Happy Talk

Investigating ASMR opens up a whole world of weird, but it’s supposed to feel euphoric

Through knitting I came to autonomous sensory meridian response, ASMR, a bodily reaction to a sound or sight that feels euphoric or orgasmic, writes Christine Manby

Sunday 05 July 2020 21:03 BST
Illustration by Tom Ford
Illustration by Tom Ford

Lately, I’ve been doing a lot of knitting. There’s a great deal of satisfaction to be had in wearing a wonky jumper that you’ve made with your own fair hands but just as seasoned travellers say it’s not the destination but the journey that matters, I’ve come to realise that it’s the process of knitting and not the end product that actually fills me with joy. One of the best things about knitting is the sound of my wooden needles brushing against each other with a quiet swish as I make a stitch. It is remarkably calming.

Daily life in the city brings with it a lot of noise that causes distress: the roar of traffic by road, train and air, the endless building work or the blare of loud music you wouldn’t choose to listen to blasting from a shop can all set our teeth on edge. There’s a section of the Victoria line where the screech of Tube on rails sounds like a cry coming straight from hell. Quieter sounds can be distressing too. Some poor souls – those who suffer from misophonia – can be reduced to sobbing by the sound of another person chewing gum. The noise of my clicking knitting needles would probably drive to distraction the frightening man who verbally abused me for typing too loudly on a train earlier this year, but equally there are people who find joy in small sounds because they trigger something in them called an ASMR, an “autonomous sensory meridian response”.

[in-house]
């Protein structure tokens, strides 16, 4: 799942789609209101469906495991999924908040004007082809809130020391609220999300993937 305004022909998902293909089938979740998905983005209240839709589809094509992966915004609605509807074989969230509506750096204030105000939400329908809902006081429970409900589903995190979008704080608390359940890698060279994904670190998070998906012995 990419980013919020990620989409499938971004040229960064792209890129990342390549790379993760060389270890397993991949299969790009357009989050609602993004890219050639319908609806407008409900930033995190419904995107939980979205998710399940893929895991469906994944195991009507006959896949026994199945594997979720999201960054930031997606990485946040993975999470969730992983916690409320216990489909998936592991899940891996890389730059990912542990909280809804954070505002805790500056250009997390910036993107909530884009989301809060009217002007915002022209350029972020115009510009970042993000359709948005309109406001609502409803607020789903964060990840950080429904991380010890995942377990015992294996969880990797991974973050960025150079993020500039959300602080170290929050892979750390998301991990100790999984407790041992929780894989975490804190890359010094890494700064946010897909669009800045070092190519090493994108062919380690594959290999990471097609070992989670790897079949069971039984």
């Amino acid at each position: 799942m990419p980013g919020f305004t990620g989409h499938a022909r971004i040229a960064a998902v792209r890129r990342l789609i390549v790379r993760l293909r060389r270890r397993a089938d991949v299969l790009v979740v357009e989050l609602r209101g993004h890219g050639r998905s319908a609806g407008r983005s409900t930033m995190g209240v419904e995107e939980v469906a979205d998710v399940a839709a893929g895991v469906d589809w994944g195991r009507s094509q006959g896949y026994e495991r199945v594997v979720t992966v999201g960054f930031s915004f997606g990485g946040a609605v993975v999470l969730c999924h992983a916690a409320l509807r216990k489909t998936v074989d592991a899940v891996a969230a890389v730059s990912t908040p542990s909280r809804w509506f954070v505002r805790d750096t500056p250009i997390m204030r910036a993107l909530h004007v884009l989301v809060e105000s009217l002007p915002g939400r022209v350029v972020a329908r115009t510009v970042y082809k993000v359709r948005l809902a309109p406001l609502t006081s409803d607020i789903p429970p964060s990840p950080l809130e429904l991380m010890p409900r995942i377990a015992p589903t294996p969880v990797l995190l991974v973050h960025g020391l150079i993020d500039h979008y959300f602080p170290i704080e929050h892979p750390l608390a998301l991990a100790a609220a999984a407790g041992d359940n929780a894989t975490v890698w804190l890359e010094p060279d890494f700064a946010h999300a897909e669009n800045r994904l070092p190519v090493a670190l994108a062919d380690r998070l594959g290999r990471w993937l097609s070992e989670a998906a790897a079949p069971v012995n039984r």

According to the people who experience them, an ASMR typically manifests itself as a pleasant sensation that flows from the top of your scalp down the back of your neck, cascading over your shoulders like a waterfall of tiny tingles. It’s sometimes described as “euphoric” or even “orgasmic”. It’s typically triggered by auditory stimuli, such as a softly whispering voice or rhythmic tapping, but it can have visual triggers too, such as watching someone brushing their hair. Or tactile triggers, like using one of those strange head massage devices that looks like an umbrella without its fabric cover, or rubbing the edges of your own ears. Even chewing and loudly crunching food, which is very a common trigger for misophonia, has ASMR fans who are willing to pay to hear it.

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